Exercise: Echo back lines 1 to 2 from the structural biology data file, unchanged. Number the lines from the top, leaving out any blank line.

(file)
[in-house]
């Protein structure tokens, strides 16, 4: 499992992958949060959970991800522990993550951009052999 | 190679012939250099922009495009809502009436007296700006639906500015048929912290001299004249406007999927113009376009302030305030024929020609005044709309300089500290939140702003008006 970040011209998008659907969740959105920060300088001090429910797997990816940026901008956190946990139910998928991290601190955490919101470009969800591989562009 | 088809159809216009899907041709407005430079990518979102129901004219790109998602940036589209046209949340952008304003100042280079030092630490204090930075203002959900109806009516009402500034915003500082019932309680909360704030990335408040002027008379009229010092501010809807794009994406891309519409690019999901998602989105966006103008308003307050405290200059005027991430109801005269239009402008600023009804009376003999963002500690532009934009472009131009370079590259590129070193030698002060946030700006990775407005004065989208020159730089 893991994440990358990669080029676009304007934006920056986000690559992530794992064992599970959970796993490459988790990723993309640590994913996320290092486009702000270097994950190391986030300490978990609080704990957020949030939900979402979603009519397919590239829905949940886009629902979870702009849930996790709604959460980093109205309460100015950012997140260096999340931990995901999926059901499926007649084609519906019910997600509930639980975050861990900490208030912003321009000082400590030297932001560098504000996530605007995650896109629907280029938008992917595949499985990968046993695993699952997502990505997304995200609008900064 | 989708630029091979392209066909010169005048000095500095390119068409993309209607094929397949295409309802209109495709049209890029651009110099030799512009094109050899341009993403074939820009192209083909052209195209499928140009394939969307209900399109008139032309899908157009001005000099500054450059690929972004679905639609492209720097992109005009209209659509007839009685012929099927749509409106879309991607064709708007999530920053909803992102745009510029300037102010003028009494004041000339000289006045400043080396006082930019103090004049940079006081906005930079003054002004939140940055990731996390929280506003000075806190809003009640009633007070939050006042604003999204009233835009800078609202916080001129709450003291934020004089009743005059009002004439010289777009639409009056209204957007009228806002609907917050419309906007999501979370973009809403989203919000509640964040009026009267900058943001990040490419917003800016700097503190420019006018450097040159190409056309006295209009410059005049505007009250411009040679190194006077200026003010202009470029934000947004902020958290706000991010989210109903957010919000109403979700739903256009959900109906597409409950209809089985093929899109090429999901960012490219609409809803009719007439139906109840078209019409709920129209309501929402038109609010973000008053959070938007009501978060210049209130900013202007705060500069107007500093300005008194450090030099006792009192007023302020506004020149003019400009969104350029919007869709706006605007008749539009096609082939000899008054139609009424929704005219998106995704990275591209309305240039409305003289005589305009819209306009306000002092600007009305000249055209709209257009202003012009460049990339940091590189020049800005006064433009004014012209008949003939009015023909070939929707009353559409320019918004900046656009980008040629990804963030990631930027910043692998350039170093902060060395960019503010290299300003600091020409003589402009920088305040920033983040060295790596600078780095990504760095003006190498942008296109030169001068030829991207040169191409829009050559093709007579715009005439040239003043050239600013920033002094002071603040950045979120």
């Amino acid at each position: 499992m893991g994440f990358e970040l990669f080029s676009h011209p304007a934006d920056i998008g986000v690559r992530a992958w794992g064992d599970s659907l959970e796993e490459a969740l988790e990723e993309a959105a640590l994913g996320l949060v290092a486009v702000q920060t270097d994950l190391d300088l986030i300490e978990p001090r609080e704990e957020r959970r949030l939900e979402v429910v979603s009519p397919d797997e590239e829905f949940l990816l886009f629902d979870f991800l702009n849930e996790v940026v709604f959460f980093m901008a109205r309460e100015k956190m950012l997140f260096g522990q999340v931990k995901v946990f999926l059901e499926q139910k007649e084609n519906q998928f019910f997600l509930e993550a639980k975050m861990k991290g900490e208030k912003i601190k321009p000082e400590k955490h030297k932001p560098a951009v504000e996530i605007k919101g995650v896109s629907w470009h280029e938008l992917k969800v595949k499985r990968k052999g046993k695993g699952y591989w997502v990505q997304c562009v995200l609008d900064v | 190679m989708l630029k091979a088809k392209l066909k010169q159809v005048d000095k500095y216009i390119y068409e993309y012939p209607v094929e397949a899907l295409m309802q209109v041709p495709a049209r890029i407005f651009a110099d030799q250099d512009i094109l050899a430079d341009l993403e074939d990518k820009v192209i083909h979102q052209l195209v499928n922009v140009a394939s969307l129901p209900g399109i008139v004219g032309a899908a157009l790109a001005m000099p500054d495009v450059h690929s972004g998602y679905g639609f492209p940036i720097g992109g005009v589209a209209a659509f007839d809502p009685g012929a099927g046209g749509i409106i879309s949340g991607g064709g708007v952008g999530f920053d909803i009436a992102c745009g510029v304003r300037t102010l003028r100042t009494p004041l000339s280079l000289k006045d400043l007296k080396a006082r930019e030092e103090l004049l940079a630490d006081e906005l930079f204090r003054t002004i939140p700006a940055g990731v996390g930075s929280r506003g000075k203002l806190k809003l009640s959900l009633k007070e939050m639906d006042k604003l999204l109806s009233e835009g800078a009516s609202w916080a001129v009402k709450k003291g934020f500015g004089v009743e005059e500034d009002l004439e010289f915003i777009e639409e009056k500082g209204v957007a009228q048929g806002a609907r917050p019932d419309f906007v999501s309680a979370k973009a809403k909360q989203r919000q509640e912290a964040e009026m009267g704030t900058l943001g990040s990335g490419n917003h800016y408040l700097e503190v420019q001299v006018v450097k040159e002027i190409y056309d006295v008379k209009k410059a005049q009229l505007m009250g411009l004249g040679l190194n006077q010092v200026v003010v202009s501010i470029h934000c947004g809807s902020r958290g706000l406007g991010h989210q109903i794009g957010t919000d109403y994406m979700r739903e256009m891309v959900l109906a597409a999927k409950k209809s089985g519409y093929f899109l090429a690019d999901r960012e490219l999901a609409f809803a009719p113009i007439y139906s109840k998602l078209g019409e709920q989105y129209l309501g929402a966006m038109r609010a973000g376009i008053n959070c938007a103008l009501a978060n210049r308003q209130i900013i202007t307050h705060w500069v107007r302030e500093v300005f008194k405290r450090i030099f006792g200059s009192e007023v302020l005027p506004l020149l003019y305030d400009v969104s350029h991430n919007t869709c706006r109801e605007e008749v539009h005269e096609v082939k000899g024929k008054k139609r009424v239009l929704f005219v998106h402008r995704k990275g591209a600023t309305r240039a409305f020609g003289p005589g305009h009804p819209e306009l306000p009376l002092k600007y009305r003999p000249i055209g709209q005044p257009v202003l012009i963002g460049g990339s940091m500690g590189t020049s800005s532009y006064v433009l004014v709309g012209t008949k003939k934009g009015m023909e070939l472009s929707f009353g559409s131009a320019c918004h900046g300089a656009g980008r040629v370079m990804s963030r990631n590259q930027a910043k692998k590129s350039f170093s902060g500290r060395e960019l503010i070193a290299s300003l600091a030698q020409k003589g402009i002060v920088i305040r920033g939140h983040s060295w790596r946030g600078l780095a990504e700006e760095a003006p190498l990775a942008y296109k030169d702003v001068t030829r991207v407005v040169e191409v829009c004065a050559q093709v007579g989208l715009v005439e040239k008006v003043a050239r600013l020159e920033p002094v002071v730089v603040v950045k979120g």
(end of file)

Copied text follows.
[in-house]
């Protein structure tokens, strides 16, 4: 499992992958949060959970991800522990993550951009052999 | 190679012939250099922009495009809502009436007296700006639906500015048929912290001299004249406007999927113009376009302030305030024929020609005044709309300089500290939140702003008006 970040011209998008659907969740959105920060300088001090429910797997990816940026901008956190946990139910998928991290601190955490919101470009969800591989562009 | 088809159809216009899907041709407005430079990518979102129901004219790109998602940036589209046209949340952008304003100042280079030092630490204090930075203002959900109806009516009402500034915003500082019932309680909360704030990335408040002027008379009229010092501010809807794009994406891309519409690019999901998602989105966006103008308003307050405290200059005027991430109801005269239009402008600023009804009376003999963002500690532009934009472009131009370079590259590129070193030698002060946030700006990775407005004065989208020159730089 893991994440990358990669080029676009304007934006920056986000690559992530794992064992599970959970796993490459988790990723993309640590994913996320290092486009702000270097994950190391986030300490978990609080704990957020949030939900979402979603009519397919590239829905949940886009629902979870702009849930996790709604959460980093109205309460100015950012997140260096999340931990995901999926059901499926007649084609519906019910997600509930639980975050861990900490208030912003321009000082400590030297932001560098504000996530605007995650896109629907280029938008992917595949499985990968046993695993699952997502990505997304995200609008900064 | 989708630029091979392209066909010169005048000095500095390119068409993309209607094929397949295409309802209109495709049209890029651009110099030799512009094109050899341009993403074939820009192209083909052209195209499928140009394939969307209900399109008139032309899908157009001005000099500054450059690929972004679905639609492209720097992109005009209209659509007839009685012929099927749509409106879309991607064709708007999530920053909803992102745009510029300037102010003028009494004041000339000289006045400043080396006082930019103090004049940079006081906005930079003054002004939140940055990731996390929280506003000075806190809003009640009633007070939050006042604003999204009233835009800078609202916080001129709450003291934020004089009743005059009002004439010289777009639409009056209204957007009228806002609907917050419309906007999501979370973009809403989203919000509640964040009026009267900058943001990040490419917003800016700097503190420019006018450097040159190409056309006295209009410059005049505007009250411009040679190194006077200026003010202009470029934000947004902020958290706000991010989210109903957010919000109403979700739903256009959900109906597409409950209809089985093929899109090429999901960012490219609409809803009719007439139906109840078209019409709920129209309501929402038109609010973000008053959070938007009501978060210049209130900013202007705060500069107007500093300005008194450090030099006792009192007023302020506004020149003019400009969104350029919007869709706006605007008749539009096609082939000899008054139609009424929704005219998106995704990275591209309305240039409305003289005589305009819209306009306000002092600007009305000249055209709209257009202003012009460049990339940091590189020049800005006064433009004014012209008949003939009015023909070939929707009353559409320019918004900046656009980008040629990804963030990631930027910043692998350039170093902060060395960019503010290299300003600091020409003589402009920088305040920033983040060295790596600078780095990504760095003006190498942008296109030169001068030829991207040169191409829009050559093709007579715009005439040239003043050239600013920033002094002071603040950045979120």